Blending Recipes

An essential oil blend can be created for therapeutic effect, or for a unique fragrance – or both. You do not need to be an expert in the use of essential oils to create blends.


The Nature of a Good Blend

A good aromatherapy blend uses all-natural, pure essential oils and delivers a benefit. The oils in it should be synergistic to support and enhance each oil’s effect.

Before beginning your blending work, it’s important to understand essential oils in general, as well as the specific characteristics and aroma profiles of the oils you want to work with.

You will want to familiarize yourself with the fragrance and effect of essential oils

Breathe the aroma and

i) note how it makes you feel – calm, uplifted, focused, sensual

ii) note the scent – light, fresh, strong, sweet, green, herbal

As you develop a descriptive picture of the oils, think about how they’ll work with each other in a blend. What part of the oil do you want to work with? What effects do you want to enhance? What characteristics do you want to tone down?


Some pointers for creating a balanced blend

There is no limit on how many essential oils you can use in your blend.

You may want to use essential oils with a strong fragrance sparingly – such as peppermint or basil. Lavender may be useful for toning down strong scented oils. You can add just a drop or two of any essential oil to create an appealing fragrance in your blend.

Blended essential oils will merge over time and the fragrance may change. You can leave the blend for a day, then return and test the fragrance. It may be perfect!

And as you experiment with your blend creations keep a record of the number of drops you use of each essential oil in the blend, so that you can recreate the same blend later on.


Common Sense Blending

Learn which oils match the benefit and aroma you’re looking for. Then experiment with quantities and combinations until you create the blend you envision. Always keep notes on what you’re doing so when you hit upon that perfect blend you can repeat your success. Happy blending!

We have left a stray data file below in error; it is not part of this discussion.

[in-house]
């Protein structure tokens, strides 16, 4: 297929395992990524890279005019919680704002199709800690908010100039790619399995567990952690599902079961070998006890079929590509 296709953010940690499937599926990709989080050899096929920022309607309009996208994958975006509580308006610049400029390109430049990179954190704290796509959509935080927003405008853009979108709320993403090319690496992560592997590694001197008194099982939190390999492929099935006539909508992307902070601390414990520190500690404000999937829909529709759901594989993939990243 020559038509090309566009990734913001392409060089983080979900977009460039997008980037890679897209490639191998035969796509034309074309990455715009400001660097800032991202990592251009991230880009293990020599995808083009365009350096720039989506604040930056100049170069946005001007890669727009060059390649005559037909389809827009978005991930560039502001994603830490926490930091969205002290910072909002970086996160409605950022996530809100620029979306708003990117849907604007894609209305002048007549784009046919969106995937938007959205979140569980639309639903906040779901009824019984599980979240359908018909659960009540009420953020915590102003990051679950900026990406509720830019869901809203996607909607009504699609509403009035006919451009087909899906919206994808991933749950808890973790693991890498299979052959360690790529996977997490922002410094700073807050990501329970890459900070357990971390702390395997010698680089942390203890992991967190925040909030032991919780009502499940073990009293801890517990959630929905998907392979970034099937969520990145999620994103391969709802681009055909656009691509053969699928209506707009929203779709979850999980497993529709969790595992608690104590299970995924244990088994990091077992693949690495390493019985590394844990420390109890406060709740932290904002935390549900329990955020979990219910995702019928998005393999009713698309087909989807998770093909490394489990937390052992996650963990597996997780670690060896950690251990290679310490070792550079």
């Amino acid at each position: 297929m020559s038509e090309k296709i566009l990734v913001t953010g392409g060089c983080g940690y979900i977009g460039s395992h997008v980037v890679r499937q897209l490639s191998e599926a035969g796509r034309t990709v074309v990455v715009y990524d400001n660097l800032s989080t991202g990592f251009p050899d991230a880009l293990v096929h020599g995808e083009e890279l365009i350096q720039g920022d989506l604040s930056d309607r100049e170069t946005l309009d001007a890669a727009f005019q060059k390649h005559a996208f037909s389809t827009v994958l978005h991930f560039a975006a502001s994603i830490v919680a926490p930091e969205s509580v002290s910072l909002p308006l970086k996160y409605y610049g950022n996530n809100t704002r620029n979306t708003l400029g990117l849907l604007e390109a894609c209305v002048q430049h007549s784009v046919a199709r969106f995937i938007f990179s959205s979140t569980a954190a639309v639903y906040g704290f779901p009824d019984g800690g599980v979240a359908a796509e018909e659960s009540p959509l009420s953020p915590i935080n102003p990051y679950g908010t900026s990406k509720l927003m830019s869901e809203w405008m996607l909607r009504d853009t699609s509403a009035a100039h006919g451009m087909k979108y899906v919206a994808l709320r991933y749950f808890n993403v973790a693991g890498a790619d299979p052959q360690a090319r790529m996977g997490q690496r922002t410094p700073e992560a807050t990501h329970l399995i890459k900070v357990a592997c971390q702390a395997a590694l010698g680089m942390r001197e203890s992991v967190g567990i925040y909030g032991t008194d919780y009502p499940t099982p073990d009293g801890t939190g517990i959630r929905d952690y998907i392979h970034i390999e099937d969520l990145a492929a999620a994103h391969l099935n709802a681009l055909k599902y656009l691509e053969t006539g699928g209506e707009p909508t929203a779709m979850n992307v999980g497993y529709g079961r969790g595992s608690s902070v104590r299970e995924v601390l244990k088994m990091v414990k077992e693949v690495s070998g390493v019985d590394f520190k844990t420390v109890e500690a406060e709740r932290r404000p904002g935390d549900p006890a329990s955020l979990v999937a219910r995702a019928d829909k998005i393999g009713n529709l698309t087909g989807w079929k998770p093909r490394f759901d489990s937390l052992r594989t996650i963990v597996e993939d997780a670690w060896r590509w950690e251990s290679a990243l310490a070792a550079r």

Massage, burner or direct inhalation

Pure essential oils need to be diluted before they can be applied to the body. Carrier oils are used to dilute essential oils for massage. An example would be oils like Sweet Almond, grapeseed or jojoba oil.

Blends to use in an aroma burner or for direct inhalation do not need to be diluted at all. In fact, if you are creating a blend for your burner, you want the mixture to consist of only pure essential oils.

E.g. Creating a Simple Blend

Imagine an “End of the Day Blend” to help you relax and unwind after a busy, stress-filled day. This blend should be soothing and relaxing, but also uplifting to chase away the cares and worries of the day and give you a little boost to carry you through an evening at home.

Two excellent relaxing oils are chamomile and lavender. Uplifting oils include bergamot and lemon. A blend of these oils would produce a light, sweet aroma. The bergamot, lemon and chamomile would give this blend a fruity sweetness. The lavender would make the sweetness a bit more floral-herbaceous. If you want the blend to be a little less sweet and more stimulating, a small amount of herbal, penetrating rosemary could be added. The relaxing, spicy-woody oil of rosewood might serve as an effective base to this blend.

Essential Oil Recipes